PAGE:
Overcoming flooring challenges for a clad-rack freezer store
Creating a concrete floor for a clad-rack building presents certain challenges. When that building is destined to be a freezer store, the need for a robust and considered flooring specification is imperative.
In a clad-rack warehouse the racking acts a structural element of the building. It supports the roof, and the entire building structure is attached to the floor.
There are many benefits for the building owner of creating a warehouse this way, including increased floor space and storage density. There are no supporting columns to dictate the layout or use of the floor. It is also a very cost-effective way to create a high-level storage unit.
In Nicaragua, a major consumer food brand is now enjoying these benefits, having commissioned a new 8000m2 clad-rack warehouse. Specialist flooring contractor ProPiso of Guatemala was appointed to undertake the design and construction of the floor.
The challenges of floor construction
Creating a clad-rack building presents a special set of challenges for the floor construction – not least that, unusually, the concrete floor needs to be created first so the building can be erected on top of it.
This means that the floor’s strength and structure need to allow for the full weight of the building, as well as the usual considerations of operational use. In some tall clad-rack warehouses, the wind can also cause issues of additional load on the floor.
For the Nicaragua warehouse, there was the added complication that the building was destined to operate as a freezer and cold store. Hence the floor also had to allow for the behaviour of concrete at low temperatures.
The flooring specification
To maximise the usable floor space a ‘jointless’ floor was specified, comprising 35m x 35m large bays. Omitting straight saw-cut joints would also reduce future joint maintenance requirements.
The slab specification was created using the Basetec® system from RCR Industrial Flooring, specifically designed for clad-rack buildings. Devised by RCR’s concrete engineers, Basetec® is one of sixteen flooring specifications formulated to meet the requirements of specific buildings or technical challenges.
Thankfully for this project the ground conditions were good; and the maximum height of the racking was 10m, which meant wind impact would be negligible.
Controlling shrinkage and joint width
In a jointless floor there are fewer control points in the slab to manage shrinkage. However, armoured joints are still used, and act as day joints surrounding the large bays. Fewer joints mean that the forces acting on the armoured joints are greater, and therefore joint widths are likely to be larger.
When a concrete slab is exposed to lower temperatures, as in a freezer or cold store, shrinkage can be greater, which again can mean wider joints.
To control shrinkage and help reduce joint width, steel fibres were added to the C35/40 concrete mix, namely Bekaert Dramix 5D 65/60BG at a rate of 30kg/m3. These fibres elongate to some extent within the concrete while it cures and shrinks, yet remain firmly anchored.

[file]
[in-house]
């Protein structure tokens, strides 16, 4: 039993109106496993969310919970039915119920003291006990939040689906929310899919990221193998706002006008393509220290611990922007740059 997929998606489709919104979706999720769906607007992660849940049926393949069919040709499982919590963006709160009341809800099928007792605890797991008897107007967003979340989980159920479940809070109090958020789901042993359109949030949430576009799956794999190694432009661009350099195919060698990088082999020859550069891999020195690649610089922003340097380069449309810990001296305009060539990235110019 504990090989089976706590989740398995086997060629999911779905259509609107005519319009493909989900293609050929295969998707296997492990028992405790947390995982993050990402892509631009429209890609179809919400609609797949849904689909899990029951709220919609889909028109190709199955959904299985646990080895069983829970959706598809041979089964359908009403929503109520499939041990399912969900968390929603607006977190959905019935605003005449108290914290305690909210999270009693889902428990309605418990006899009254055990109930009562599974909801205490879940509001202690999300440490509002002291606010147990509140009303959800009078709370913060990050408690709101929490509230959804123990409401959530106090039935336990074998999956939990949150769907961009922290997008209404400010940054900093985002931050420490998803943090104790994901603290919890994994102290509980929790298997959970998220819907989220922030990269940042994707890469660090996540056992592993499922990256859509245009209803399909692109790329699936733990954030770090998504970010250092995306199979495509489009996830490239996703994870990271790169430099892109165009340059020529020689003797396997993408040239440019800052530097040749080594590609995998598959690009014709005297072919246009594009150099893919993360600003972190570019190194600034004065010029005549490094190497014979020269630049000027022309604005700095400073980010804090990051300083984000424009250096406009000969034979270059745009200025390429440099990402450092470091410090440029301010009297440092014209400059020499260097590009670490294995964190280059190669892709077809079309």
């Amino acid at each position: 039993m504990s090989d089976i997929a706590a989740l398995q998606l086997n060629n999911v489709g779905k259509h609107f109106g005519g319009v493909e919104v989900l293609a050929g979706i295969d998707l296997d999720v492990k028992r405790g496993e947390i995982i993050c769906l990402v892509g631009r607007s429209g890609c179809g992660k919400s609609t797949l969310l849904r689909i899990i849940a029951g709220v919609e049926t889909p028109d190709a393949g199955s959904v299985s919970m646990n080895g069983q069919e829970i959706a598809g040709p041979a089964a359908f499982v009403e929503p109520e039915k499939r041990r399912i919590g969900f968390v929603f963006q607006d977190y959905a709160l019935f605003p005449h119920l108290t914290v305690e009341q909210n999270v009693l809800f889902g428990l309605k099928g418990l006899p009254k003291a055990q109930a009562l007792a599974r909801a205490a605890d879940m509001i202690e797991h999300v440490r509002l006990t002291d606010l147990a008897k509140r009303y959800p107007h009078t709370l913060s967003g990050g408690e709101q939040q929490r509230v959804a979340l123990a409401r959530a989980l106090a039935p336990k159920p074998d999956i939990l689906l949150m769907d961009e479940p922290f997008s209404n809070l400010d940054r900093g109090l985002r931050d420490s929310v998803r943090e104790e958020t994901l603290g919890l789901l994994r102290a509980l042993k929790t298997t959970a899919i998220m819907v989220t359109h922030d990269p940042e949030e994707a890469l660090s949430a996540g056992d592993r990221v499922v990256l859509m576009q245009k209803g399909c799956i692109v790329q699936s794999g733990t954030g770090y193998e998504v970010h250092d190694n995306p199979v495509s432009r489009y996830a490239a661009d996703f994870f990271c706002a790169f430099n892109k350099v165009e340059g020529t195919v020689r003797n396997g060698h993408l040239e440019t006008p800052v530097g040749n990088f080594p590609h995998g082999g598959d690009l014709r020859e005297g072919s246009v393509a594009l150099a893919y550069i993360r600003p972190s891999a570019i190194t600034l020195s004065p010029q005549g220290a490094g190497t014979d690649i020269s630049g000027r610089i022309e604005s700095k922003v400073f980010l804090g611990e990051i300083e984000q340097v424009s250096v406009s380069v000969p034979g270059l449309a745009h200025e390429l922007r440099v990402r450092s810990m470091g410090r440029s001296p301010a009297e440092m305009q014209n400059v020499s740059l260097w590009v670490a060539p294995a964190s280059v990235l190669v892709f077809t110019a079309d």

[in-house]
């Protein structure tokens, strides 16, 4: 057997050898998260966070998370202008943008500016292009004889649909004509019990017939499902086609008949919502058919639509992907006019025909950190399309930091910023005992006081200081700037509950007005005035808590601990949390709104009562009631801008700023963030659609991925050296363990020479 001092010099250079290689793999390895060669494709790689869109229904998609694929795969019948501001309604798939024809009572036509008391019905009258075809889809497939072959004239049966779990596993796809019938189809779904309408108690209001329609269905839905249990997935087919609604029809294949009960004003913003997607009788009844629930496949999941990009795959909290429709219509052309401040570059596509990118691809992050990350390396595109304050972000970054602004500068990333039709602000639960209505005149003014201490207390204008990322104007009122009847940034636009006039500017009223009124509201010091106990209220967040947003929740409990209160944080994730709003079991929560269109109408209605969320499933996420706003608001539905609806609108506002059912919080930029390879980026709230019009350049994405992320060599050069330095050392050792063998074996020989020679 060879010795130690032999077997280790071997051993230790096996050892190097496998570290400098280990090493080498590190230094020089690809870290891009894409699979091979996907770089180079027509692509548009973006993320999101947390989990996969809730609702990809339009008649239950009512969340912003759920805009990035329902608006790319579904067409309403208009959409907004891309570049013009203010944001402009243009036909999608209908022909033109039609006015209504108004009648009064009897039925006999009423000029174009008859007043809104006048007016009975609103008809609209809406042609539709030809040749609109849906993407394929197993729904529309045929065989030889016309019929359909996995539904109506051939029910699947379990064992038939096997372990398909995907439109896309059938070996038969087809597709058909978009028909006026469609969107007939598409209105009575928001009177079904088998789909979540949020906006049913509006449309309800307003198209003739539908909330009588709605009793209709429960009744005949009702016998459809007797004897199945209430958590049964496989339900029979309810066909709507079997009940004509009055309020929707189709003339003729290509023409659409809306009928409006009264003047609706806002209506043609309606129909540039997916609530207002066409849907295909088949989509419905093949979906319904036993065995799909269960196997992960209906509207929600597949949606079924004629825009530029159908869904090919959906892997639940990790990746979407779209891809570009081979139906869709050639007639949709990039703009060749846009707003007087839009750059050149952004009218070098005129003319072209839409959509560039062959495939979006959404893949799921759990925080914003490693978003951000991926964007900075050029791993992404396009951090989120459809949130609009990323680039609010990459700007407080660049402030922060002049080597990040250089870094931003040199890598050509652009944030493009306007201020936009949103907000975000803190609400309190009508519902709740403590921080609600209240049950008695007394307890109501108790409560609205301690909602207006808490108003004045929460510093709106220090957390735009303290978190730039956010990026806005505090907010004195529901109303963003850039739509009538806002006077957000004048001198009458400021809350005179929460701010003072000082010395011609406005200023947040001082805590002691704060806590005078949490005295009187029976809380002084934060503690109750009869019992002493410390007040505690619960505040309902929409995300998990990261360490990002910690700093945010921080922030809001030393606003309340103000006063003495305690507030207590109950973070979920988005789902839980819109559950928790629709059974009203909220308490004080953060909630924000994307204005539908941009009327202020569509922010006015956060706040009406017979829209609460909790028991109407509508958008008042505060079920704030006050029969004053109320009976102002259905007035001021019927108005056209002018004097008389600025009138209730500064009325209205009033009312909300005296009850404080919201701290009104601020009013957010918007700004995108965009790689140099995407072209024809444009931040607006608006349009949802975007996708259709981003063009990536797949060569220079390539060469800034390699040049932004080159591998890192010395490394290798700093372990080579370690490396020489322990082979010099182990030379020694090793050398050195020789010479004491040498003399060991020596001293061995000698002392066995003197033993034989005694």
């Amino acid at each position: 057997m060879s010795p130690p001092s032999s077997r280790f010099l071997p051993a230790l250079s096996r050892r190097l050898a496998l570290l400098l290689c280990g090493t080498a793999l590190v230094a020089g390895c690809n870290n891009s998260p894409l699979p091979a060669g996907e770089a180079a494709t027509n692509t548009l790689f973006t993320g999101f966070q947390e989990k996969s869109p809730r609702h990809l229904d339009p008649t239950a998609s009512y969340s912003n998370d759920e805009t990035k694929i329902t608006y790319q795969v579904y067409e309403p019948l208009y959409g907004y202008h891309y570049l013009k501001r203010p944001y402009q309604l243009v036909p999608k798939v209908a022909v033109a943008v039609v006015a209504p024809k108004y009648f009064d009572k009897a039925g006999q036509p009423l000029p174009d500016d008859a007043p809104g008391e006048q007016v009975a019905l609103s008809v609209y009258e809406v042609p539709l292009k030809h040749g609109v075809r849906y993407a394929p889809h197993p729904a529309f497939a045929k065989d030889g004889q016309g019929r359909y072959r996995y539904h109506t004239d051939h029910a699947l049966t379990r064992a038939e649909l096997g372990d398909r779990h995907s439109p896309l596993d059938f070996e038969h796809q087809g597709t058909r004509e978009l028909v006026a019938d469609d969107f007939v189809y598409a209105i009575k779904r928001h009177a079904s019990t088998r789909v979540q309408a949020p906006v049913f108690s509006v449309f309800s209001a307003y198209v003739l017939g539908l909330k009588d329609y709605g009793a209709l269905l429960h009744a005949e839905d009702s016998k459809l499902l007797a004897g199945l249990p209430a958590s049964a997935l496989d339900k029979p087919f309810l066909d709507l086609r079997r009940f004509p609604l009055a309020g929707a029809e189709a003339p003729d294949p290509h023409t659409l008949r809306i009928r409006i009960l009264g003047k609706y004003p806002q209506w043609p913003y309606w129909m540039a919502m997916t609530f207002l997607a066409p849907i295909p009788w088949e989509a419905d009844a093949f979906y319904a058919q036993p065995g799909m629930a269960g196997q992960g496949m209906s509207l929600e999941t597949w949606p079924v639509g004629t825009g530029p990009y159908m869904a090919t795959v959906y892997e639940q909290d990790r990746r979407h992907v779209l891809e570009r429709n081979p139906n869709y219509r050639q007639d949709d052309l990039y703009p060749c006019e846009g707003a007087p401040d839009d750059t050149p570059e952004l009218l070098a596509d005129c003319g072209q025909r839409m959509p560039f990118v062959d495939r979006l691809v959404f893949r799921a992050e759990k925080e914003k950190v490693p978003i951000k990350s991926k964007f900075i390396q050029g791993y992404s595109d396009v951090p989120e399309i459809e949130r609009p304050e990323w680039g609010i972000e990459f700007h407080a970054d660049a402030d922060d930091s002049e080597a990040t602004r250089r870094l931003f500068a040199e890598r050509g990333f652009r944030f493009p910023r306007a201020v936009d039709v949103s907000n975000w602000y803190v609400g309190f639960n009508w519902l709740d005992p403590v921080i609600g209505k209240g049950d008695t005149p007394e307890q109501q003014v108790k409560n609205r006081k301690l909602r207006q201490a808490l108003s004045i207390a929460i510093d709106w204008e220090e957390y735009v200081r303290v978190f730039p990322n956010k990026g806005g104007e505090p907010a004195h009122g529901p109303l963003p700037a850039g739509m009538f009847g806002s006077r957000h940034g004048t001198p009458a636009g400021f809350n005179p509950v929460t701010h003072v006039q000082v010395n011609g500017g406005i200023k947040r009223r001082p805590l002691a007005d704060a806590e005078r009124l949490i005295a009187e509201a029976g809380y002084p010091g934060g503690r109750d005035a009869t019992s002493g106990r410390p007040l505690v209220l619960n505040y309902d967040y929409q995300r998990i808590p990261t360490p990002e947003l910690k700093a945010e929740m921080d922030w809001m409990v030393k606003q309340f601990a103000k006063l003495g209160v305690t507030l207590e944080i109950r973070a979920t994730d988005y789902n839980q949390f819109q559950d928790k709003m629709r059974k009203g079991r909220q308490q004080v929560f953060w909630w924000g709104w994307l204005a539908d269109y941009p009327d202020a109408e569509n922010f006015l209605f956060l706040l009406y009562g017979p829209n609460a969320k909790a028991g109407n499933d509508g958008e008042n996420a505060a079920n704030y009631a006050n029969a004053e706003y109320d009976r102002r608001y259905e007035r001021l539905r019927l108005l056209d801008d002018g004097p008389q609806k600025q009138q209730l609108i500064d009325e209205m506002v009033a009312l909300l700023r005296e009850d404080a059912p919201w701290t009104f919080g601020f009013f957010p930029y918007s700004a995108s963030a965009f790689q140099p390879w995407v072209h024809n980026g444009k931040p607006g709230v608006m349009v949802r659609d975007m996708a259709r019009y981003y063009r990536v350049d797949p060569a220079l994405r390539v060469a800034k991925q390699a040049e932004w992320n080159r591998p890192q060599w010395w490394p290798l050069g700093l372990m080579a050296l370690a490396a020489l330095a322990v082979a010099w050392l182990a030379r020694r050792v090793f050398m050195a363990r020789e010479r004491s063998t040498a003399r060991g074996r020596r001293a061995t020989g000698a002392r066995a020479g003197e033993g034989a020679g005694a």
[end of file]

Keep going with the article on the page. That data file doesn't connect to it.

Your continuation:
Local reinforcement was also used adjacent to joints and the warehouse structure to accommodate wind and seismic loads.
Permaban Signature: a versatile armoured joint
Permaban Signature, manufactured by RCR Flooring Products, was chosen as the armoured joint for use throughout the building. It was the ideal choice for the project as it easily accommodates wider joint widths while still maintaining excellent load transfer between adjacent bays.
Its half-hexagon shape (“disruptive face” design) allows vehicles to cross the joint in any direction, even at 90⁰, without causing impact or damage. This means the joint will remain maintenance-free for the life of the building.
As Signature features full-depth corrugation right through the slab, strength and stability is assured; and, unlike some similar style products, there is no join or break part way down the joint which can cause an unseen weakness in the slab.
Signature is made from galvanised steel, so is resistant to rust and can be used throughout the building and across doorways and will maintain its attractive appearance. Thus it is a good choice for clad-rack buildings where joints will remain exposed to the elements while the building is constructed.
Successful slab completion
The photographs show the progress of construction two weeks after the floor slab was completed in July 2015. At this point construction of the racking was progressing well. The Signature joints had opened by just 3mm, indicating that the concrete mix with steel fibres was performing as expecting during the early stages of the cure.
The joints may continue to open a little more once freezer-store conditions are reached, and as the concrete continues to cure over the coming months.
What is certain is that the company can enjoy the benefits of their well-constructed, space-efficient building, without having any concerns about the long-term versatility and performance of the floor.
This first appeared as an article in Concrete Engineering International magazine in January 2016.